NEW ORLEANS — Gather enough bling in one gallery and the concentration of visual stimuli will overwhelm the need for a clear or convincing curatorial framework. That seems to be the logic behind the portion of the New Orleans triennial Prospect.3: Notes for Now that is on view in the Newcomb Art Gallery at Tulane University. Unlike sections of the sprawling show at the New Orleans Museum of Art or the Contemporary Art Center, this gathering of works by four artists feels completely aesthetically coherent. But similar to those other sections of the triennial, the exhibition at the Newcomb suffers from a lack of a more specific curatorial statement or more thoroughly fleshed-out thematic frame. Luckily, the art is really shiny.
As such, the exhibition boasts the same introductory statement from the triennial’s artistic director, Franklin Sirmans, as every other Prospect.3 show, and two paragraphs in a pamphlet that provoke more questions than they answer. This gathering of works by Monir Farmanfarmaian, Andrea Fraser, Hew Locke, and Ebony G. Patterson, it turns out, was partly inspired by Totems Not Taboo, a 1959 exhibition at Houston’s Museum of Fine Arts. That show’s curator, Jermayne MacAgy, installed so-called “Primitive Art” from all over the world in a configuration more common for modern art exhibitions, with white walls and pedestals rather than the typical dark rooms and vitrines reserved for displays of non-Western art. That radical gesture from the 1950s, like the present Prospect.3 installation, demonstrates how “[o]bjects might have one function in the institutionalized space of a museum and quite another when used in its original life,” the Newcomb pamphlet claims. But whatever ritual or everyday functions the materials on view here might have once had — and in some cases it seems a stretch to say they ever had any — are completely overwhelmed by their power as art objects. This is a good thing, even though it undermines the show’s theme.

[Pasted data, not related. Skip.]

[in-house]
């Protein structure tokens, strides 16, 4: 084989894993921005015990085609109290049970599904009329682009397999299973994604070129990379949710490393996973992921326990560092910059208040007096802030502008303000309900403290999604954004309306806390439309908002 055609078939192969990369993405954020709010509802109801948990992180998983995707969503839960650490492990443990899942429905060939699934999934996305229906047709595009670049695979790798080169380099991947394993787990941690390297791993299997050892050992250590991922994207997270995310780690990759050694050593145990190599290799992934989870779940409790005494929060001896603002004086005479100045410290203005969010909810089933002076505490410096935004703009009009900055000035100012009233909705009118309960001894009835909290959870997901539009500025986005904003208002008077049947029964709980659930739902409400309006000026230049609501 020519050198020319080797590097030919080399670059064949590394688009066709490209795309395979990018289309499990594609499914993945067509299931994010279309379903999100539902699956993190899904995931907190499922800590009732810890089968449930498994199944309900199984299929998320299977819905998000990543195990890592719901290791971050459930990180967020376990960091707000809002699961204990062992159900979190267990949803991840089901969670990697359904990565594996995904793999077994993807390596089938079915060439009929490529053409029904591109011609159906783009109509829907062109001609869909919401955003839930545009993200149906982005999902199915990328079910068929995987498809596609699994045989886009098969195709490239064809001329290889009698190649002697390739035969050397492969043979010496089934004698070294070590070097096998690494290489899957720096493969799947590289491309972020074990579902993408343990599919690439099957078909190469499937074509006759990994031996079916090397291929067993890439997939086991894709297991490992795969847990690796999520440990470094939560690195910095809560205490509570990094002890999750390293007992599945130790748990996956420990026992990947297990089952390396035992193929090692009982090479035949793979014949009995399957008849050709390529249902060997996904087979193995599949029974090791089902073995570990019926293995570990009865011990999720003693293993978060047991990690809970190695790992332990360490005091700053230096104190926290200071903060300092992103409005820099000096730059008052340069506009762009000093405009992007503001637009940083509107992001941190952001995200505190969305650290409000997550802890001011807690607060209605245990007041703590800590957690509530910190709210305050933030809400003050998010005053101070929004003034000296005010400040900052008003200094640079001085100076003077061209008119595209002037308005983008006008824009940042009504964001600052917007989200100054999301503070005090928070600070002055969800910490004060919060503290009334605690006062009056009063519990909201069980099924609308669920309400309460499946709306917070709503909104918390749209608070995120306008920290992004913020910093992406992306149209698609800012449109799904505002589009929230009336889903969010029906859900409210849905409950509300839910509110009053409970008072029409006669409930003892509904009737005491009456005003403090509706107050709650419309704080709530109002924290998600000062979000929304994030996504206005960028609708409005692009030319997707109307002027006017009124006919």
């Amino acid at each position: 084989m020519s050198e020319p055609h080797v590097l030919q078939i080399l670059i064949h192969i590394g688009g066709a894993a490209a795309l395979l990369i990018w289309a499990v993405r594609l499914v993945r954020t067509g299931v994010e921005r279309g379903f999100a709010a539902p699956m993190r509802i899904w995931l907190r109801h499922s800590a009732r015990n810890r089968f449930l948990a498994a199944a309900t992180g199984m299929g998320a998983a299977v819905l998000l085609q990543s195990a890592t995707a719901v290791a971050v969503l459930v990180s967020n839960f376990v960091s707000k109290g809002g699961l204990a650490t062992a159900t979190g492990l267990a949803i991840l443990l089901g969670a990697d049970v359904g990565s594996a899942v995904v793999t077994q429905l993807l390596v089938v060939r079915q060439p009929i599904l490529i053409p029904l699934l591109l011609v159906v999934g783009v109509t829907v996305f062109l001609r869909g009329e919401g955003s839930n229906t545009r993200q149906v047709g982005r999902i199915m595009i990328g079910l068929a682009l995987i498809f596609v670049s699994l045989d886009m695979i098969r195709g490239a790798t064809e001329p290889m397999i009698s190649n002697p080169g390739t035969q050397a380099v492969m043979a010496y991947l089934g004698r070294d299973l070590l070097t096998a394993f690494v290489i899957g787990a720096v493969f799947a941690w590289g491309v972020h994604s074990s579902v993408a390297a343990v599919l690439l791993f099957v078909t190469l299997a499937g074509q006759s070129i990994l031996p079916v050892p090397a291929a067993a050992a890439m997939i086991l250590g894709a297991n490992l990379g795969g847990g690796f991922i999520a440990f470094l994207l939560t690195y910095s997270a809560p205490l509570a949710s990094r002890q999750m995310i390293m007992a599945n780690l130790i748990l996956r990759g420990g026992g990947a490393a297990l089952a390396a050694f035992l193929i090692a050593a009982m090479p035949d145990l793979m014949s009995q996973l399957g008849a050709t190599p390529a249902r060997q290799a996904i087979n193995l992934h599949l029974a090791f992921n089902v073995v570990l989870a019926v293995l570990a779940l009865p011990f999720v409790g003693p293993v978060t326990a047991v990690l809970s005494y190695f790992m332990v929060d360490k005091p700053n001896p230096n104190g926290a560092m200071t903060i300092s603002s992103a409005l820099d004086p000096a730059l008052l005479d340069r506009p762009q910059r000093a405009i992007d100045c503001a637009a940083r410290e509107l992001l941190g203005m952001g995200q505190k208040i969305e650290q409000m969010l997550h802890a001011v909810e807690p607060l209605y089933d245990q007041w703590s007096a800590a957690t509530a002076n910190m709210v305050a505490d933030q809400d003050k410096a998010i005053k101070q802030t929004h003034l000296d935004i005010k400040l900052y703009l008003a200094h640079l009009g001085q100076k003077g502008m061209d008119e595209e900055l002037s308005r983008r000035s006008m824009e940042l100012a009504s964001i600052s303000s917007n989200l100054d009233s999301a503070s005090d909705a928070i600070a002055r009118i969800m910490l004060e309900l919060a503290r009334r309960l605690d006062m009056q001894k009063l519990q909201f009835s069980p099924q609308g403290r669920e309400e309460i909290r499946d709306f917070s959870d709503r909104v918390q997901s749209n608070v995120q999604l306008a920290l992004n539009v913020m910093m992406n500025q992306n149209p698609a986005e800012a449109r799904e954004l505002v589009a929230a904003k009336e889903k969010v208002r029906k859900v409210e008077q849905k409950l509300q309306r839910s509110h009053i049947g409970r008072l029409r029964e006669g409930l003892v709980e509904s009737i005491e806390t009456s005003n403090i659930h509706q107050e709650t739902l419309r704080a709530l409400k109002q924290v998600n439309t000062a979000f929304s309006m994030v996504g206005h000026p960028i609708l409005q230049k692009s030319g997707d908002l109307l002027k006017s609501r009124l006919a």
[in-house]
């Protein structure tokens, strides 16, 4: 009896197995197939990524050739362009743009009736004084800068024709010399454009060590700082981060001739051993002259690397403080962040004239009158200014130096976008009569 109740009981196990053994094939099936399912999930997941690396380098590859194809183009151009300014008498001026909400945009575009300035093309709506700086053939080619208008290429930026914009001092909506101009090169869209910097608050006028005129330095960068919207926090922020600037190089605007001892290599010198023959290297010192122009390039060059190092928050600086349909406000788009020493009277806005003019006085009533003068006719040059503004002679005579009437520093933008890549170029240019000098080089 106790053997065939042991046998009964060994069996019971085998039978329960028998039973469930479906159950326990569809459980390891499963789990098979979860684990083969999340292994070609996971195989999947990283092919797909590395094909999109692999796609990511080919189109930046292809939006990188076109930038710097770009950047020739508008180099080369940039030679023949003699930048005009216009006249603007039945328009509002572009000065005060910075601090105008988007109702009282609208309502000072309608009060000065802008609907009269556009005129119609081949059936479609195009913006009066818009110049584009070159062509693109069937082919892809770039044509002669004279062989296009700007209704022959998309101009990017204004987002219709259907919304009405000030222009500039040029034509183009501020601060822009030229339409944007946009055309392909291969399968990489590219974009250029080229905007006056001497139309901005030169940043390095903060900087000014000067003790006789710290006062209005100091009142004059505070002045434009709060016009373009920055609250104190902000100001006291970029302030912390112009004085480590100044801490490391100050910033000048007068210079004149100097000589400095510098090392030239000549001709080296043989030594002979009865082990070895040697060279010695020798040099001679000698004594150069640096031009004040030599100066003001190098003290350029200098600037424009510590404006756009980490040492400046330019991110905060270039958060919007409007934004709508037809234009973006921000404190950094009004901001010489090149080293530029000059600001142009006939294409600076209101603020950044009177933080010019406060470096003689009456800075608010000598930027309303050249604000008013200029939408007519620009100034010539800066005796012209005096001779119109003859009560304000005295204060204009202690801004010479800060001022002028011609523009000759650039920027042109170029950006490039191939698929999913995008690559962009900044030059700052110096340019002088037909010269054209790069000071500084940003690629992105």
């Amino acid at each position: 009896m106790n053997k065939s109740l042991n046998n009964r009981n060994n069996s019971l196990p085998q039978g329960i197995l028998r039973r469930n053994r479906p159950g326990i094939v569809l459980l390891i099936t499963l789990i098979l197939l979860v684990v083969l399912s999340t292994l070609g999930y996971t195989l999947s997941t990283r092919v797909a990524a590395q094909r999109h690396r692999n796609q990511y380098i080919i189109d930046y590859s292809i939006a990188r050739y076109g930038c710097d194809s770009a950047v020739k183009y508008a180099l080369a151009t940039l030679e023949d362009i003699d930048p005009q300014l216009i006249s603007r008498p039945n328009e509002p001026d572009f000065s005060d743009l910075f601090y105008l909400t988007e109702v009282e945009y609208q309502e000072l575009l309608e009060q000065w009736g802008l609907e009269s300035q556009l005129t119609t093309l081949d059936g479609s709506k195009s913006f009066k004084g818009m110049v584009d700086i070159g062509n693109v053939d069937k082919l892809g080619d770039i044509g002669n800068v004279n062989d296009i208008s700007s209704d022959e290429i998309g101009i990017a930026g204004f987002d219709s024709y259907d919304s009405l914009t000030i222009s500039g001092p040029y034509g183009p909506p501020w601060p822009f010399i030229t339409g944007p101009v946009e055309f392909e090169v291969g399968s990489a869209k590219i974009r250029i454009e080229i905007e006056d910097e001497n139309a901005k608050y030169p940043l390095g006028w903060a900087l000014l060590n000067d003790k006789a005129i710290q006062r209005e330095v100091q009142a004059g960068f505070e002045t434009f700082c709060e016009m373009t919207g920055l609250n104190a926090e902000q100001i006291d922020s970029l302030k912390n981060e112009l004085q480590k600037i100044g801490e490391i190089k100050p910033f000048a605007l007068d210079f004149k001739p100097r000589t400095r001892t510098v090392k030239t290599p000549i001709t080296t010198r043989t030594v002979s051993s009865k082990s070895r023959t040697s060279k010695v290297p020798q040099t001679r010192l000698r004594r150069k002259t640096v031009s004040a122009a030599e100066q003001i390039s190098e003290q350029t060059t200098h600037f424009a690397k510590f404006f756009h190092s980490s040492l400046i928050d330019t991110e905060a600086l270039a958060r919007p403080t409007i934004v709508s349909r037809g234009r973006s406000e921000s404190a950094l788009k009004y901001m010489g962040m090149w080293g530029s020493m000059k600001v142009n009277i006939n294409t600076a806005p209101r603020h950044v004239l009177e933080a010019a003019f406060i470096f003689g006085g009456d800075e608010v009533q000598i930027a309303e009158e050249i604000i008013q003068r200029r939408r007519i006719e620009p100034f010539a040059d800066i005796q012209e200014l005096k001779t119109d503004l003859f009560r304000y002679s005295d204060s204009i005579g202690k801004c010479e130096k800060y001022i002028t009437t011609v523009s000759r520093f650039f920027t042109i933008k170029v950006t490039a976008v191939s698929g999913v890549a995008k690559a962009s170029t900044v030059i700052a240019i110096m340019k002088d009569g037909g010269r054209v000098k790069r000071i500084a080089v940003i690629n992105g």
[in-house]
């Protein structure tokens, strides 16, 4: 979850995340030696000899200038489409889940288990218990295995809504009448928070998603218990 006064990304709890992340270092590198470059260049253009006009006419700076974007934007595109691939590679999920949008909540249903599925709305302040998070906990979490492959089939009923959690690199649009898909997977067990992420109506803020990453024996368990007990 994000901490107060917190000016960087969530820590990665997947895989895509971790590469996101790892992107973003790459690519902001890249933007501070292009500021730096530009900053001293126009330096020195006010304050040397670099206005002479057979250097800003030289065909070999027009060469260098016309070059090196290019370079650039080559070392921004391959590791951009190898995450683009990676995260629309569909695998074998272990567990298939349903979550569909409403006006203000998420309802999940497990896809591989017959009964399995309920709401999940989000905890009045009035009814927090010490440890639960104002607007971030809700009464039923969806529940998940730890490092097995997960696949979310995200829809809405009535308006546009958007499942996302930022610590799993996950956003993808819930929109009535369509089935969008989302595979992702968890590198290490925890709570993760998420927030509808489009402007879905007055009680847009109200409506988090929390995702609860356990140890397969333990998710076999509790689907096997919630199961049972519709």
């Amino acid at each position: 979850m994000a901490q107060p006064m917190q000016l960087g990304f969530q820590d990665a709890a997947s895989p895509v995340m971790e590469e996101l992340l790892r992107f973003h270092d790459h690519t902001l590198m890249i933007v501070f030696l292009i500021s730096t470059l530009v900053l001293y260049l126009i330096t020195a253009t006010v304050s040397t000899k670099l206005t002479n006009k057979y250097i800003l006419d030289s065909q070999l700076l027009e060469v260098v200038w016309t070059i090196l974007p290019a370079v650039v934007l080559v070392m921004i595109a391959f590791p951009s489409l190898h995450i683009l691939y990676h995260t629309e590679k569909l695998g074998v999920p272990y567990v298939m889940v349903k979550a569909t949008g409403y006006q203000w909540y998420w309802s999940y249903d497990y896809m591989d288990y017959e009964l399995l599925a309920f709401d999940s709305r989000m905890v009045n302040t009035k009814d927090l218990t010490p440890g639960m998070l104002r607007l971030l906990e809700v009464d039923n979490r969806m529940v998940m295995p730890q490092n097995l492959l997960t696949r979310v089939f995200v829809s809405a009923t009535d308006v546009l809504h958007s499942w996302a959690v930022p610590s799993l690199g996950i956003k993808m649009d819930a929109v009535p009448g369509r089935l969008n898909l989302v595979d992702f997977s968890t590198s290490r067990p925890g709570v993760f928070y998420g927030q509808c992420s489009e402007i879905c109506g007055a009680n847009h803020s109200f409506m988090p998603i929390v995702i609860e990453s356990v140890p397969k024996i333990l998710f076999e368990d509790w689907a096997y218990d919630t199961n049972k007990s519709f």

The exhibition at the Newcomb is visually delightful. The main room is all bright colors and mirror shards, with Fraser’s pile of discarded Carnival costumes gathered from the streets of Rio de Janeiro at the center of the room and Farmanfarmaian’s glass mosaics on the walls. Dim adjacent rooms are devoted to Locke’s installation “The Nameless” (2010–14) — a procession of mythic, morbid, and surreal figures made from strands of black beads dangling from the walls that simultaneously evokes New Orleans’s funerary and Mardi Gras traditions — and Patterson’s shimmering mixed media images of young black men reclining in fields strewn with sequins and collage flowers (think Kehinde Wiley meets Mickalene Thomas). The exhibition’s only duds, a pair of painted-on photographs by Locke, feature goddess-like figures looming over ramshackle houses in swamps. They stick out for their lack of visual razzle-dazzle and, like many other pieces on view, don’t fit the ostensible theme of being functional or ceremonial objects turned strictly aesthetic in the museum setting.
The show’s curatorial framework may seem all the more flimsy because there are several more viable ways of connecting all the work. Many of the pieces touch on ideas of pageantry and ritual; there’s a recurring emphasis on glossy materials that represent complex and confounding histories, practices, and subcultures; pushing things a little, the show could be made to track artistic representations of ways in which specific groups create a space for gender-bending performances and disguises within long-running traditions and celebrations. Or the exhibition’s concept could simply be to bring together shiny art with a somber edge, which would still make for a more satisfying explanation than cryptically tying it to a show from 56 years ago which very few people know about or saw.